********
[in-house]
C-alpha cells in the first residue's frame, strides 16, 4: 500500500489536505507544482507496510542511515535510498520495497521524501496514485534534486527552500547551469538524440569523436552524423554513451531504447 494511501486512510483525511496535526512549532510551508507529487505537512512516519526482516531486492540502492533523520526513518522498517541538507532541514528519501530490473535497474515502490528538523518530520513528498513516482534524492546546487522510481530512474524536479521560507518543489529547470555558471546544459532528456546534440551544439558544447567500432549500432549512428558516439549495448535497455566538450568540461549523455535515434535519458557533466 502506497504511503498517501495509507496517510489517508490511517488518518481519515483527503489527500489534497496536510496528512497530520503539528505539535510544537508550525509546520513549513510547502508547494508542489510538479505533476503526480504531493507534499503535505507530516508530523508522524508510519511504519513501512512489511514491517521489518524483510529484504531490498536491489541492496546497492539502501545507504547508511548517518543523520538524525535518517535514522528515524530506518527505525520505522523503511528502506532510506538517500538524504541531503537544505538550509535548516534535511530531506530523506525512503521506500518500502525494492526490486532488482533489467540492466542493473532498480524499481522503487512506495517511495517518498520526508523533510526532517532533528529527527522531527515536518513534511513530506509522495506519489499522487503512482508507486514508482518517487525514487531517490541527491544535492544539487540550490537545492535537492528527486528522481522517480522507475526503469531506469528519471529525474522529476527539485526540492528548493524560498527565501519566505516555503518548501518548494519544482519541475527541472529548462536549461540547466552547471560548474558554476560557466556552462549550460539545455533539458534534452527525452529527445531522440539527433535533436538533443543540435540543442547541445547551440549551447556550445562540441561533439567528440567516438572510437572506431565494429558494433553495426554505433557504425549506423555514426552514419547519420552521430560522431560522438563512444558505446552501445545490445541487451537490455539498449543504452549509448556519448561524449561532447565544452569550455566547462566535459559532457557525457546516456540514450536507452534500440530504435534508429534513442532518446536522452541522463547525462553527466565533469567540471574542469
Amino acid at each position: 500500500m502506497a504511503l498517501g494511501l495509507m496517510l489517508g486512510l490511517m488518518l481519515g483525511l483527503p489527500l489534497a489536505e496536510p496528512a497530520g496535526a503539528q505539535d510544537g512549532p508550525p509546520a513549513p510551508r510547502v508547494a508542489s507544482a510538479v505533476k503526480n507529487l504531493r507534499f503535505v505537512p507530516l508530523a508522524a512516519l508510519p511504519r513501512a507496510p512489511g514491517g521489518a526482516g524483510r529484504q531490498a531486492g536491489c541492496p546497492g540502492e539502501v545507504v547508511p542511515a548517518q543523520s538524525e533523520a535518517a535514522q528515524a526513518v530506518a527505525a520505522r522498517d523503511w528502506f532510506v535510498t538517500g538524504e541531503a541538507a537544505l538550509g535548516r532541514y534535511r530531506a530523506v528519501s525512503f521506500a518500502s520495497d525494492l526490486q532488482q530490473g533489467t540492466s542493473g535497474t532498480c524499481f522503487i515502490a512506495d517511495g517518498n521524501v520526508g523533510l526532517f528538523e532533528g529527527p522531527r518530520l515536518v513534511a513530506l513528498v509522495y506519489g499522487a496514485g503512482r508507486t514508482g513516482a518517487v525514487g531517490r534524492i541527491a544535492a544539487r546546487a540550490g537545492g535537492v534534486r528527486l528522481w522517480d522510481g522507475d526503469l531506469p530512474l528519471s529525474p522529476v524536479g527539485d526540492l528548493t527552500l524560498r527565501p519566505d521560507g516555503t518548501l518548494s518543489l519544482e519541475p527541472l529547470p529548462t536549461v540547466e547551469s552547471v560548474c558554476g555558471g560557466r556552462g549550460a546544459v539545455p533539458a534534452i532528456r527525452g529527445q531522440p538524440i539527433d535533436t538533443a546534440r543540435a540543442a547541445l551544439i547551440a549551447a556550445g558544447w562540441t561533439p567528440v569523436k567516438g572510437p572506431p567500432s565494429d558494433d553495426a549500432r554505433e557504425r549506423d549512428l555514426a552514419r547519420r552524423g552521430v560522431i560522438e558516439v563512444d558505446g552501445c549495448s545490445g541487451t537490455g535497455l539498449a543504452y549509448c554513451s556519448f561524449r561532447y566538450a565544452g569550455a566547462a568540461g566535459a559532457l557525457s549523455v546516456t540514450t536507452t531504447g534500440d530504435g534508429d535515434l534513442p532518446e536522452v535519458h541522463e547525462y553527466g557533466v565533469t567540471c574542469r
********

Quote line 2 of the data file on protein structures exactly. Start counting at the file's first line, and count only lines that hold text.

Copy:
C-alpha cells in the first residue's frame, strides 16, 4: 500500500489536505507544482507496510542511515535510498520495497521524501496514485534534486527552500547551469538524440569523436552524423554513451531504447 494511501486512510483525511496535526512549532510551508507529487505537512512516519526482516531486492540502492533523520526513518522498517541538507532541514528519501530490473535497474515502490528538523518530520513528498513516482534524492546546487522510481530512474524536479521560507518543489529547470555558471546544459532528456546534440551544439558544447567500432549500432549512428558516439549495448535497455566538450568540461549523455535515434535519458557533466 502506497504511503498517501495509507496517510489517508490511517488518518481519515483527503489527500489534497496536510496528512497530520503539528505539535510544537508550525509546520513549513510547502508547494508542489510538479505533476503526480504531493507534499503535505507530516508530523508522524508510519511504519513501512512489511514491517521489518524483510529484504531490498536491489541492496546497492539502501545507504547508511548517518543523520538524525535518517535514522528515524530506518527505525520505522523503511528502506532510506538517500538524504541531503537544505538550509535548516534535511530531506530523506525512503521506500518500502525494492526490486532488482533489467540492466542493473532498480524499481522503487512506495517511495517518498520526508523533510526532517532533528529527527522531527515536518513534511513530506509522495506519489499522487503512482508507486514508482518517487525514487531517490541527491544535492544539487540550490537545492535537492528527486528522481522517480522507475526503469531506469528519471529525474522529476527539485526540492528548493524560498527565501519566505516555503518548501518548494519544482519541475527541472529548462536549461540547466552547471560548474558554476560557466556552462549550460539545455533539458534534452527525452529527445531522440539527433535533436538533443543540435540543442547541445547551440549551447556550445562540441561533439567528440567516438572510437572506431565494429558494433553495426554505433557504425549506423555514426552514419547519420552521430560522431560522438563512444558505446552501445545490445541487451537490455539498449543504452549509448556519448561524449561532447565544452569550455566547462566535459559532457557525457546516456540514450536507452534500440530504435534508429534513442532518446536522452541522463547525462553527466565533469567540471574542469